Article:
- In an indirect but progressive move SEBI has allowed buying and selling of mutual funds using the existing stock exchange trading infrastructure. This, along with the advent of online platforms in India, allows distributors to move to online transaction execution, reducing the costs and effort associated with physical transactions. This will help distributors move to an advisory and service oriented business from a transaction oriented one.
- From December 2009, investors no longer need a ‘No Objection Certificate’ to move their portfolio from one adviser to another. They just need to issue a letter to this effect to their new adviser and providing portfolio details. This brings in direct focus on the advisory and client retention capabilities of advisers.
Safeguarding Investor Interest
The following points briefly chronicle some of SEBI’s other regulations to ensure higher levels of protection for retail investors’ money and interest.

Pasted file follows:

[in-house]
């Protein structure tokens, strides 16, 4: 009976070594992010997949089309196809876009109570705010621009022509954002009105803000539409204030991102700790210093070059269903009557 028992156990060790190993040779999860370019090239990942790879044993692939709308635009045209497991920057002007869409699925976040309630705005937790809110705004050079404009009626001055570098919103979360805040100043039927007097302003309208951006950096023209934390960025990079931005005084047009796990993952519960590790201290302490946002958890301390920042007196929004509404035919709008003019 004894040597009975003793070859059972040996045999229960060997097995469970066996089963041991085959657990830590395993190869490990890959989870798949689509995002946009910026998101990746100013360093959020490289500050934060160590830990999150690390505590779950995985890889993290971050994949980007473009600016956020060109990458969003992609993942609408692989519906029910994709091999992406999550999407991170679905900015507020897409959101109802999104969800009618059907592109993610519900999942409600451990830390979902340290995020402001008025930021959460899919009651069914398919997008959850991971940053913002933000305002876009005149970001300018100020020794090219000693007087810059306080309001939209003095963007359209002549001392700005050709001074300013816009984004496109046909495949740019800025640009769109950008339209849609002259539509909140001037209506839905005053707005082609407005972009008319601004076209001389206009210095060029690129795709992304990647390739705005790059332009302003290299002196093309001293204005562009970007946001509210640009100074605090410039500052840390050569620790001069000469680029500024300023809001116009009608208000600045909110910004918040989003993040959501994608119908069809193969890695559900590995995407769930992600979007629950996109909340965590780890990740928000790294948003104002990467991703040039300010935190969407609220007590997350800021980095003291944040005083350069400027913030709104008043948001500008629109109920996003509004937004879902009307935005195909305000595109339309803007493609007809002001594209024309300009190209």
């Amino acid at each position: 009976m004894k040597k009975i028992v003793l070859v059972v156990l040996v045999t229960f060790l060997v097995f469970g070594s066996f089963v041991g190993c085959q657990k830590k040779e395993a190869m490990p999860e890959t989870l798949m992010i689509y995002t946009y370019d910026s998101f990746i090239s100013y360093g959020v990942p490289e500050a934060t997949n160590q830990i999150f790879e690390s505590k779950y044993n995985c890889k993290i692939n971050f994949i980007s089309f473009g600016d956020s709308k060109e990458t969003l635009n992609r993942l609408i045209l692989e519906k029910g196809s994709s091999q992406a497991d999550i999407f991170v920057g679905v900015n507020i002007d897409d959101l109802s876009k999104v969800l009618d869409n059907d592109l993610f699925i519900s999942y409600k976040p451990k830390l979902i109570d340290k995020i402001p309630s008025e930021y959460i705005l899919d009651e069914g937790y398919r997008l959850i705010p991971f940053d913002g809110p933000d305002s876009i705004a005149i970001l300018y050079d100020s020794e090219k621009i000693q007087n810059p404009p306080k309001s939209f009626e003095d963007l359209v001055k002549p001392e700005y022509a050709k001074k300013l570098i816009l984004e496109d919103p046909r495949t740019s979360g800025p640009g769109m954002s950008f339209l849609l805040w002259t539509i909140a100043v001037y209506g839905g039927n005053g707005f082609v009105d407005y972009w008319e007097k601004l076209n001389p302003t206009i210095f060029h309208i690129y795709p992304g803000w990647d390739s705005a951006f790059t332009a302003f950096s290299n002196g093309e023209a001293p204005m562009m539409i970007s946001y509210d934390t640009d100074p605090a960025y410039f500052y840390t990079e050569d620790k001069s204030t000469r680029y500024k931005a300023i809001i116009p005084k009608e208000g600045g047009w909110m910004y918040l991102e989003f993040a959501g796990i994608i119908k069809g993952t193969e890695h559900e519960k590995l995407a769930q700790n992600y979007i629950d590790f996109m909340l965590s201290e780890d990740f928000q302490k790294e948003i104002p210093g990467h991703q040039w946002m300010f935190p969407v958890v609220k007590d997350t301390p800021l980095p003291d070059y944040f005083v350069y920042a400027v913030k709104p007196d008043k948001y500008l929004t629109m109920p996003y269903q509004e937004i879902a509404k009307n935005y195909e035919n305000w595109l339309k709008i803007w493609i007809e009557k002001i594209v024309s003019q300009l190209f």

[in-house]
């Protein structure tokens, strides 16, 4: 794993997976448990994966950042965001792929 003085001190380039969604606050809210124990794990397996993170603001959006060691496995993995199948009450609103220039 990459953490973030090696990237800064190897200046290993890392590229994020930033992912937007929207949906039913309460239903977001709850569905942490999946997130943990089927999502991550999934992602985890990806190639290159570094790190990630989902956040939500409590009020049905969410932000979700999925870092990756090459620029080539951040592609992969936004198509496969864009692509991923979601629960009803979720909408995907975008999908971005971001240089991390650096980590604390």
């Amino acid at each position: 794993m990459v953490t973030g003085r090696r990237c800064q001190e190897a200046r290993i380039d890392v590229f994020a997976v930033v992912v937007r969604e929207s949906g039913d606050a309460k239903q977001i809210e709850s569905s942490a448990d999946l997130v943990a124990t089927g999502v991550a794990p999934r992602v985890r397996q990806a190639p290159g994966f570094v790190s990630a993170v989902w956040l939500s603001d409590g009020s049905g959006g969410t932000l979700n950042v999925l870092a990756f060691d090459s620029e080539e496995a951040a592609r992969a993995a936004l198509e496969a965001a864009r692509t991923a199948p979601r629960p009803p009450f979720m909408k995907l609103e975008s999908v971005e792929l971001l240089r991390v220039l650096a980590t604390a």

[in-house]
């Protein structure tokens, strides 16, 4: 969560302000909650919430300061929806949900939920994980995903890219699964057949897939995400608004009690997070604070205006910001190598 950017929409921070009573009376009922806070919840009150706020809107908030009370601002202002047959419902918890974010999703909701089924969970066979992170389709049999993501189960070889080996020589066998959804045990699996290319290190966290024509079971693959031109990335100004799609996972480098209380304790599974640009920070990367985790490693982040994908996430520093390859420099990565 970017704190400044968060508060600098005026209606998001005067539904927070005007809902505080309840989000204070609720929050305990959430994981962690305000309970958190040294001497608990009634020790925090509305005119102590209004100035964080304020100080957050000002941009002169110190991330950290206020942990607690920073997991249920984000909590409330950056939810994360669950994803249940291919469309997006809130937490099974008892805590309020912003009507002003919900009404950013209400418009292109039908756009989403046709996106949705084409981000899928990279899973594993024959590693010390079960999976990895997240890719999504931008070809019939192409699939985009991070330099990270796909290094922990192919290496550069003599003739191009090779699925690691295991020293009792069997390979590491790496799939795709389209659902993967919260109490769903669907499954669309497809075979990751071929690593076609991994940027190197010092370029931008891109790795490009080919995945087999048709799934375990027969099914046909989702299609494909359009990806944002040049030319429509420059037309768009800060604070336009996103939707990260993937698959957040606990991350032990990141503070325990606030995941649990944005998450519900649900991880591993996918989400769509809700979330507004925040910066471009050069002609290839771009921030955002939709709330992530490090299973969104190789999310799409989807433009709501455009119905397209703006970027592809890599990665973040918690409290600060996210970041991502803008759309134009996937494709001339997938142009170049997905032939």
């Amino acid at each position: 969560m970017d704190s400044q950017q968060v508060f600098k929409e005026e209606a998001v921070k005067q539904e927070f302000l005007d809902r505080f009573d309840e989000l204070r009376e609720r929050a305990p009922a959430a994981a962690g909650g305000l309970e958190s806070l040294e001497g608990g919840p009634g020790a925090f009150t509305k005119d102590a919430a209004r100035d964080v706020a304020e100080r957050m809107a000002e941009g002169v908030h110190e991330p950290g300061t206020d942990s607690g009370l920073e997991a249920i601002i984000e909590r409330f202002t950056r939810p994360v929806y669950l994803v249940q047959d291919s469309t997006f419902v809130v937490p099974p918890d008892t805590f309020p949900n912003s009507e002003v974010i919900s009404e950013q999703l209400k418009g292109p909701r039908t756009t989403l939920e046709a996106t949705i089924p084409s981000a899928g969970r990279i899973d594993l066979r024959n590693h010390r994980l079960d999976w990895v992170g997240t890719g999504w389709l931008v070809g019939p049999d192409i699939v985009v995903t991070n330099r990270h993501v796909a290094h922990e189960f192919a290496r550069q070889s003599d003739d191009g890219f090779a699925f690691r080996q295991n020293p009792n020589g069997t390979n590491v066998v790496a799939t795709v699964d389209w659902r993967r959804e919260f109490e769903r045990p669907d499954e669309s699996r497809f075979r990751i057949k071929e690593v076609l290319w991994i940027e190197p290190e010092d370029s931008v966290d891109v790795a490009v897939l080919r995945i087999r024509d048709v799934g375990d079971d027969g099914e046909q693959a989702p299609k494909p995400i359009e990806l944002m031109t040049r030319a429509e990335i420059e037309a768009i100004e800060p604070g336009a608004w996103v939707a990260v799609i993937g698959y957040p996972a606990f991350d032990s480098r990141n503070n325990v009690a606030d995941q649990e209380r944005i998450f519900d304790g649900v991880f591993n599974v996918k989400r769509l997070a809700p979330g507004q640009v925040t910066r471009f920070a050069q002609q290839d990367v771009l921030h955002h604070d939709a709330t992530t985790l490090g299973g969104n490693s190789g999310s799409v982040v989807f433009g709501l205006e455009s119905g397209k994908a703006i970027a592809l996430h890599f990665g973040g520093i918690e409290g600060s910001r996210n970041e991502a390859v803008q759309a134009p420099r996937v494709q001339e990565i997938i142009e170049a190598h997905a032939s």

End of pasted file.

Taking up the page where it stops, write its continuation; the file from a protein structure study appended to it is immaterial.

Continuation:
- To bring parity in the treatment of retail investors (as compared to institutional investors) by mutual fund companies, SEBI mandated that the exit loads charged to both classes of investors should be the same.
- To protect investors from potentially misleading information, SEBI disallowed the publication of indicative portfolios and yields on debt mutual funds in January 2009. In a follow up circular, it issued stringent guidelines on the valuation of debt securities to ensure a more accurate calculation of NAV.
- In another move to increase transparency and understanding of debt-oriented closed ended and interval schemes, SEBI mandated that AMCs disclose the portfolios of such schemes on a monthly basis.